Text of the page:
Wait Statistics……What to worry for?

A while back, I once blogged about how to troubleshoot a SQL Server, and one of the first things that people complain regarding servers is that the server is slow.  Now there are a lot of tools and mechanisms within SQL Server for gathering metrics that can help us point towards the issue but the best place to start is by looking at the wait statistics.

There are a lot of ways to obtain information regarding the wait statistics, but the most useful and quick way is to run a query against the sys.dm_os_wait_stats DMV. Again, you can build your own query to pull the information that can help you out find the issues in the server, but if you are new to this, I’d suggest using a query developed by Paul Randal which I have been using since quite a while and it certainly gives a clear picture in the most convenient manner and is quite fast as well. The query is provided below and you can even check the link to the query here

        [wait_time_ms]/1000.0 AS[WaitS],
        ([wait_time_ms]-[signal_wait_time_ms])/1000.0 AS[ResourceS],
        [signal_wait_time_ms]/1000.0 AS[SignalS],
        100.0 *[wait_time_ms]/SUM([wait_time_ms])OVER()AS[Percentage],
HAVINGSUM([W2].[Percentage])-MAX([W1].[Percentage])<95;-- percentage threshold
Now, the information returned from this query can be mind boggling if you do not know where to look at and what to look at. This is where today’s blog post comes in help. During my professional career as a SQL Server DBA, I have come across many wait types that causes a server to go slow. But, we should not be worrying about all of those wait types. In-fact, several DBA’s across the globe including me worry about only a handful of those wait types based on their occurrence, severity, etc. Let us look at what those wait types are:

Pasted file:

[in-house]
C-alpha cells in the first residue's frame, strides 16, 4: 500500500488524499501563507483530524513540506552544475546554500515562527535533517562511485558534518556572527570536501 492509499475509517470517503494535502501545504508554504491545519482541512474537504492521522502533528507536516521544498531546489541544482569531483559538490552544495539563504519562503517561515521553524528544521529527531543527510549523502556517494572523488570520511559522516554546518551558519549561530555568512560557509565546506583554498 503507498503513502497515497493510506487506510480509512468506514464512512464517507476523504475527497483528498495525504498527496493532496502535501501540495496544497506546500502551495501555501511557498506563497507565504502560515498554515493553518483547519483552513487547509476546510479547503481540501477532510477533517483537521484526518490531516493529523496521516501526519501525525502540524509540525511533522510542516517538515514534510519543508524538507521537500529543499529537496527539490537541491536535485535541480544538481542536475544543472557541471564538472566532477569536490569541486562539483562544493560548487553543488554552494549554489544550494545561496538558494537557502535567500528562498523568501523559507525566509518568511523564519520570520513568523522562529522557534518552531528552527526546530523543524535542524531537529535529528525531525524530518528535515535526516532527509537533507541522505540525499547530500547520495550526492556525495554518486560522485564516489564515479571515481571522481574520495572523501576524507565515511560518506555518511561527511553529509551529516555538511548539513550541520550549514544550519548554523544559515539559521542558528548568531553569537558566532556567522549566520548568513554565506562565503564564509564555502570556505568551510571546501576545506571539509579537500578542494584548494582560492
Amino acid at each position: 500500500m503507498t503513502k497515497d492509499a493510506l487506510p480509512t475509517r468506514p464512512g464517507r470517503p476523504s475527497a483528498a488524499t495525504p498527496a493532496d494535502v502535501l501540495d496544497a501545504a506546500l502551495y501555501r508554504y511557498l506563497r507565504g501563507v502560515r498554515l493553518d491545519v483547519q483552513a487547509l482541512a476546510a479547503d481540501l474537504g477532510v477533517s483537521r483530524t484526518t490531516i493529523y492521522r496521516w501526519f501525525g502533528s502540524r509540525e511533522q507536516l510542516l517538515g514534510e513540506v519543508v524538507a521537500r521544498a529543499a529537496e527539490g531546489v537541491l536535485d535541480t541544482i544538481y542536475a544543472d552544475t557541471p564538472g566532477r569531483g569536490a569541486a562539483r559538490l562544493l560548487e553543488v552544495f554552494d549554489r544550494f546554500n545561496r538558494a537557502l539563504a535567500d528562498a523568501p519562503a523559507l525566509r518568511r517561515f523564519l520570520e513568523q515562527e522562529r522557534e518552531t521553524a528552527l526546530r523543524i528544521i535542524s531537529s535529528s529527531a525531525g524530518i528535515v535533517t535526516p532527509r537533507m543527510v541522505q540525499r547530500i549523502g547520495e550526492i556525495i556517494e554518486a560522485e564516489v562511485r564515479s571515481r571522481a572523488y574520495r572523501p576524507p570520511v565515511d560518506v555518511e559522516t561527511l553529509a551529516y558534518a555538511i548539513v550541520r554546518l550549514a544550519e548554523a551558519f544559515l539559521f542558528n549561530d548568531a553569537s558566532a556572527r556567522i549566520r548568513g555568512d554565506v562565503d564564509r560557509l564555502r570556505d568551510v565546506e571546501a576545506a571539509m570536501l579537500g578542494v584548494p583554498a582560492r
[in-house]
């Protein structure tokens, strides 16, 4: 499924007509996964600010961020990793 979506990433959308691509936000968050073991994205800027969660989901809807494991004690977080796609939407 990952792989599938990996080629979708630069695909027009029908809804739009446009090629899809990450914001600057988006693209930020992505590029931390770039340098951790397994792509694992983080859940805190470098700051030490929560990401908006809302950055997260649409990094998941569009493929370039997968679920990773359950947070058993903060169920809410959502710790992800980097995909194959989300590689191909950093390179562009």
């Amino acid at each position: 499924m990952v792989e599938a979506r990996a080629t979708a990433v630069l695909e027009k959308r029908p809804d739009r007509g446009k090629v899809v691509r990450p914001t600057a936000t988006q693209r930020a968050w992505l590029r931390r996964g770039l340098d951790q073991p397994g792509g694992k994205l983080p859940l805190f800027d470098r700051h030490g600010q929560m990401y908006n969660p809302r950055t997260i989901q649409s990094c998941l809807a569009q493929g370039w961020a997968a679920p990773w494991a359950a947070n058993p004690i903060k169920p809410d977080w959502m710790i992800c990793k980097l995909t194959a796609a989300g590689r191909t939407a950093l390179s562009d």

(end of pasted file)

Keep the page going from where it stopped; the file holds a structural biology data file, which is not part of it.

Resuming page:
• ASYNC_NETWORK_IO: The predominant cause of this wait type is row by row processing of results in a client, instead of caching the results client-side and asking SQL Server to send more. A common myth is that this wait type is usually caused by network problems which is rarely the case.
  • CXPACKET: This wait type always occurs when there is parallelism, as the parent thread in a parallel operation waits until all the child thread have completed. However, when parallel threads are given unbalanced workload, the threads that finish early also fall victim to this wait type and adding to the wait type and thus becoming most prevalent. So this wait type could be good with lesser statistics, as the workload has lots of good parallelism, or it could be bad if there’s unwanted parallelism or problems causing skewed distribution of work among parallel threads.
  • LCK_M_X: This wait type commonly occurs when there is lock escalation being seen. It could also be caused by using a restrictive isolation level like REPEATABLE_READ or SERIALIZABLE that requires S and IS locks to be held until the end of a transaction.